WASHINGTON (The Deal) -- Small wireless carriers are mounting an 11th-hour push to convince the Federal Communications Commission to require that AT&T (T) charge "reasonable" roaming 4G rates as a condition of approving AT&T's acquisition of prepaid mobile phone carrier Leap Wireless International (LEAP).
AT&T Inc. announced on July 12, a $15 per share deal to acquire Leap, which sells wireless service to low-income and budget-minded consumers under the Cricket brand. Coupled with Leap's $2.8 billion in net debt, the deal values the target at roughly $4 billion.
Last week representatives from the Competitive Carriers Association met with officials of the FCC's general counsel's office and the wireless telecommunications bureau to press the case for merger conditions that would address what the group, which represents rural and regional wireless carriers, said are exorbitant rates AT&T and Verizon Wireless charge smaller carriers for roaming, particularly on their high-speed 4G LTE networks.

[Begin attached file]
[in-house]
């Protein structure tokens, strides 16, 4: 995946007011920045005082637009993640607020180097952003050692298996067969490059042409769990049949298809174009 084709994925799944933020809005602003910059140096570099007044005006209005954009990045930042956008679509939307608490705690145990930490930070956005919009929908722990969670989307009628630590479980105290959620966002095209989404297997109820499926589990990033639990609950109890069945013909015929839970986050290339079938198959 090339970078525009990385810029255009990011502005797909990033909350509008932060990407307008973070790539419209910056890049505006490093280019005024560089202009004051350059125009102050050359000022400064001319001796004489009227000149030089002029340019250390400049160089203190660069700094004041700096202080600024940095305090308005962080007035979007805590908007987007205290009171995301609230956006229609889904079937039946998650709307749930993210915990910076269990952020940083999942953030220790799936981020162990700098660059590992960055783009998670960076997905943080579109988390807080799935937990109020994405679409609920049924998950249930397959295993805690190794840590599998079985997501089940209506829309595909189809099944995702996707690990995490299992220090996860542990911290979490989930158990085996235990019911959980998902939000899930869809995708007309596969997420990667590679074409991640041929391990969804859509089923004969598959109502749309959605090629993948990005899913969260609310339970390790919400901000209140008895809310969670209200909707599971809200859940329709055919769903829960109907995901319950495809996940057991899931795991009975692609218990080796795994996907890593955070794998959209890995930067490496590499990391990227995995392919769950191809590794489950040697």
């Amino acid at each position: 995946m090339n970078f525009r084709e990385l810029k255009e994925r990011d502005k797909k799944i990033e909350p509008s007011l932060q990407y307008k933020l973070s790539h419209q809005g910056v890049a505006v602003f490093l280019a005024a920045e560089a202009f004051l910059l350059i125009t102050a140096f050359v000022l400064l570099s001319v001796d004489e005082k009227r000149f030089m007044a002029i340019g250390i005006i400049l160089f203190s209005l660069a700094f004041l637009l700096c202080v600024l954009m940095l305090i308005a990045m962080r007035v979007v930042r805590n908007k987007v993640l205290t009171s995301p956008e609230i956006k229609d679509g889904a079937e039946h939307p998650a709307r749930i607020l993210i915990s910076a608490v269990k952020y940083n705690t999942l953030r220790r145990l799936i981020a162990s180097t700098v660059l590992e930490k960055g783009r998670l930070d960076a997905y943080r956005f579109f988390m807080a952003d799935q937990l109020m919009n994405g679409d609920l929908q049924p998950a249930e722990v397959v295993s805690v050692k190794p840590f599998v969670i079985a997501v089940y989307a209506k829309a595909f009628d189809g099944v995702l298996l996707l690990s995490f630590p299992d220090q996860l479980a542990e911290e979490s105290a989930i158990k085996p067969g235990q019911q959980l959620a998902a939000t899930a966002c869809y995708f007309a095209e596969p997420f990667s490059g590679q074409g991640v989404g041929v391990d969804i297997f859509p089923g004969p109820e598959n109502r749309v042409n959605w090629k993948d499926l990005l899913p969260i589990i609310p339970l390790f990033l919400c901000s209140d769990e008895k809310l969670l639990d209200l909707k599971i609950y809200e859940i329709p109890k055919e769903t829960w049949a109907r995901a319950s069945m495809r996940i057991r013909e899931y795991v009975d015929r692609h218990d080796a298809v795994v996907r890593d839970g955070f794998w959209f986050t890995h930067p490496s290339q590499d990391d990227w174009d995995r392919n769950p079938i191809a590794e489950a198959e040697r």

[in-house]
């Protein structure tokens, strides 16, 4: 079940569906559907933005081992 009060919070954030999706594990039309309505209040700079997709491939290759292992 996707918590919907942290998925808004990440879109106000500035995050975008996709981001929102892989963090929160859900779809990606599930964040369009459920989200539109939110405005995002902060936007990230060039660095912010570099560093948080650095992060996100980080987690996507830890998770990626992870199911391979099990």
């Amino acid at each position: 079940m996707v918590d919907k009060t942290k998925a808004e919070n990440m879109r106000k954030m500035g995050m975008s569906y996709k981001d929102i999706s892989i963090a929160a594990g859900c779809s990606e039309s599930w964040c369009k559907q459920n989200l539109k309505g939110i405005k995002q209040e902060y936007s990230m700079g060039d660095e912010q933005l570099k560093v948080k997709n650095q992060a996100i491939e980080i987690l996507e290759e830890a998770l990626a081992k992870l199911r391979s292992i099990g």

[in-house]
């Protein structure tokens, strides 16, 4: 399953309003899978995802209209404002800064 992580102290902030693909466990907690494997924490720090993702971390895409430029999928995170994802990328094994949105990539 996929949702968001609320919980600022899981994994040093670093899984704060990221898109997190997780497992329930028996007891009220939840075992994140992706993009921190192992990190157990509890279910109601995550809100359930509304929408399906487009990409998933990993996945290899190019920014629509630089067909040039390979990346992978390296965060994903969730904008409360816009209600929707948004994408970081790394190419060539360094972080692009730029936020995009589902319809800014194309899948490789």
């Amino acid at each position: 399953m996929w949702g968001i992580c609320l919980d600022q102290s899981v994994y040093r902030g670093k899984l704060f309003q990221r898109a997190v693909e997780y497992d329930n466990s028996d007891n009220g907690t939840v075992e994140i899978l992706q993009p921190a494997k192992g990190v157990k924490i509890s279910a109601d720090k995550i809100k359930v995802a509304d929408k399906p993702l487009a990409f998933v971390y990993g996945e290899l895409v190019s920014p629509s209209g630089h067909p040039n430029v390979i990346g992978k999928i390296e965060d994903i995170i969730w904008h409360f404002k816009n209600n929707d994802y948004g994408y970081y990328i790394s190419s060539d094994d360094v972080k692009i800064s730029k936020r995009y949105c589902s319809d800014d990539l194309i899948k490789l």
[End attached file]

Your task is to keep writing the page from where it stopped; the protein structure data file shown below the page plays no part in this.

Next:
The group, along with public advocacy groups and some individual small wireless carriers, is asking the FCC to condition approval of the Leap acquisition on an AT&T commitment either to offer 3G and 4G LTE roaming services on the same terms that competitors negotiate with Leap for at least the next four years, or to provide roaming terms no less favorable than those Leap is entitled to if the merger is broken up. (The companies' merger agreement includes a three-year roaming agreement for Leap if the merger falls apart.)
Finally, the rural and regional carriers want the FCC to make AT&T divest spectrum in markets where the merger would put the combined company over the commission's local spectrum cap.